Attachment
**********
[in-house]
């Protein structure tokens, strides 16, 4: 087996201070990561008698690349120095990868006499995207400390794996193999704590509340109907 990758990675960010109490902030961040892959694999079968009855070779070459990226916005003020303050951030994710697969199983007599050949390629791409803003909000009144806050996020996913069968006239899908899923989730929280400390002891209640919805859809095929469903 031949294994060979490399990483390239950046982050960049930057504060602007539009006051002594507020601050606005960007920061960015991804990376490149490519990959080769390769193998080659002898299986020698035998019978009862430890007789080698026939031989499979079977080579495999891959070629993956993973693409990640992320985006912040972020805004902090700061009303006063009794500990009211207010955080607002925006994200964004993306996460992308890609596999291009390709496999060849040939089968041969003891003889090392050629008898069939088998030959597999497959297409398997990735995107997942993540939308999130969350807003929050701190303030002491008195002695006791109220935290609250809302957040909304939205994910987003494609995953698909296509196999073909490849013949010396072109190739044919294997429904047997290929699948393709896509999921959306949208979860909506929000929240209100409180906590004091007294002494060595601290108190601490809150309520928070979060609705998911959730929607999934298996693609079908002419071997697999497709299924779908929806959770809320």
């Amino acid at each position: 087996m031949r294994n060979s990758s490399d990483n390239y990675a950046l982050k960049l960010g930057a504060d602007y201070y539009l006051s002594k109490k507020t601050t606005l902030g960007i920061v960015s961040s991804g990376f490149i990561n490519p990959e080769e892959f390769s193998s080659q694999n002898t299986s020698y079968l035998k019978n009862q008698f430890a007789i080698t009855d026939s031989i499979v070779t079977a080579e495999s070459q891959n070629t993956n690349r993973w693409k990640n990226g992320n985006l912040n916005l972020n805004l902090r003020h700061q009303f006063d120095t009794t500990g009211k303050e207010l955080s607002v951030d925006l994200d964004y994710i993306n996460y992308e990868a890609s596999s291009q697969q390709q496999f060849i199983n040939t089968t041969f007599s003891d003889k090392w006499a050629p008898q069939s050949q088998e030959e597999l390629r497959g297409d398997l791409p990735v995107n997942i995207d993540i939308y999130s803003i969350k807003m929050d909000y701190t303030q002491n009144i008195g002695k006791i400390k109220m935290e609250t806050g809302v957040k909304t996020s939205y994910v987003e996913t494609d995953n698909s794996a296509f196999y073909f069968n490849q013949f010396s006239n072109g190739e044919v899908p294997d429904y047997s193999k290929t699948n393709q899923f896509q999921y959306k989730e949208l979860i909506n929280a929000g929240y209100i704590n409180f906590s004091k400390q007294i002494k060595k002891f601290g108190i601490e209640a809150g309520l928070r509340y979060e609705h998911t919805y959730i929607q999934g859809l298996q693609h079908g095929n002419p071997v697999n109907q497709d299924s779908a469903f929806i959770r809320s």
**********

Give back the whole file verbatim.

[in-house]
């Protein structure tokens, strides 16, 4: 087996201070990561008698690349120095990868006499995207400390794996193999704590509340109907 990758990675960010109490902030961040892959694999079968009855070779070459990226916005003020303050951030994710697969199983007599050949390629791409803003909000009144806050996020996913069968006239899908899923989730929280400390002891209640919805859809095929469903 031949294994060979490399990483390239950046982050960049930057504060602007539009006051002594507020601050606005960007920061960015991804990376490149490519990959080769390769193998080659002898299986020698035998019978009862430890007789080698026939031989499979079977080579495999891959070629993956993973693409990640992320985006912040972020805004902090700061009303006063009794500990009211207010955080607002925006994200964004993306996460992308890609596999291009390709496999060849040939089968041969003891003889090392050629008898069939088998030959597999497959297409398997990735995107997942993540939308999130969350807003929050701190303030002491008195002695006791109220935290609250809302957040909304939205994910987003494609995953698909296509196999073909490849013949010396072109190739044919294997429904047997290929699948393709896509999921959306949208979860909506929000929240209100409180906590004091007294002494060595601290108190601490809150309520928070979060609705998911959730929607999934298996693609079908002419071997697999497709299924779908929806959770809320």
């Amino acid at each position: 087996m031949r294994n060979s990758s490399d990483n390239y990675a950046l982050k960049l960010g930057a504060d602007y201070y539009l006051s002594k109490k507020t601050t606005l902030g960007i920061v960015s961040s991804g990376f490149i990561n490519p990959e080769e892959f390769s193998s080659q694999n002898t299986s020698y079968l035998k019978n009862q008698f430890a007789i080698t009855d026939s031989i499979v070779t079977a080579e495999s070459q891959n070629t993956n690349r993973w693409k990640n990226g992320n985006l912040n916005l972020n805004l902090r003020h700061q009303f006063d120095t009794t500990g009211k303050e207010l955080s607002v951030d925006l994200d964004y994710i993306n996460y992308e990868a890609s596999s291009q697969q390709q496999f060849i199983n040939t089968t041969f007599s003891d003889k090392w006499a050629p008898q069939s050949q088998e030959e597999l390629r497959g297409d398997l791409p990735v995107n997942i995207d993540i939308y999130s803003i969350k807003m929050d909000y701190t303030q002491n009144i008195g002695k006791i400390k109220m935290e609250t806050g809302v957040k909304t996020s939205y994910v987003e996913t494609d995953n698909s794996a296509f196999y073909f069968n490849q013949f010396s006239n072109g190739e044919v899908p294997d429904y047997s193999k290929t699948n393709q899923f896509q999921y959306k989730e949208l979860i909506n929280a929000g929240y209100i704590n409180f906590s004091k400390q007294i002494k060595k002891f601290g108190i601490e209640a809150g309520l928070r509340y979060e609705h998911t919805y959730i929607q999934g859809l298996q693609h079908g095929n002419p071997v697999n109907q497709d299924s779908a469903f929806i959770r809320s």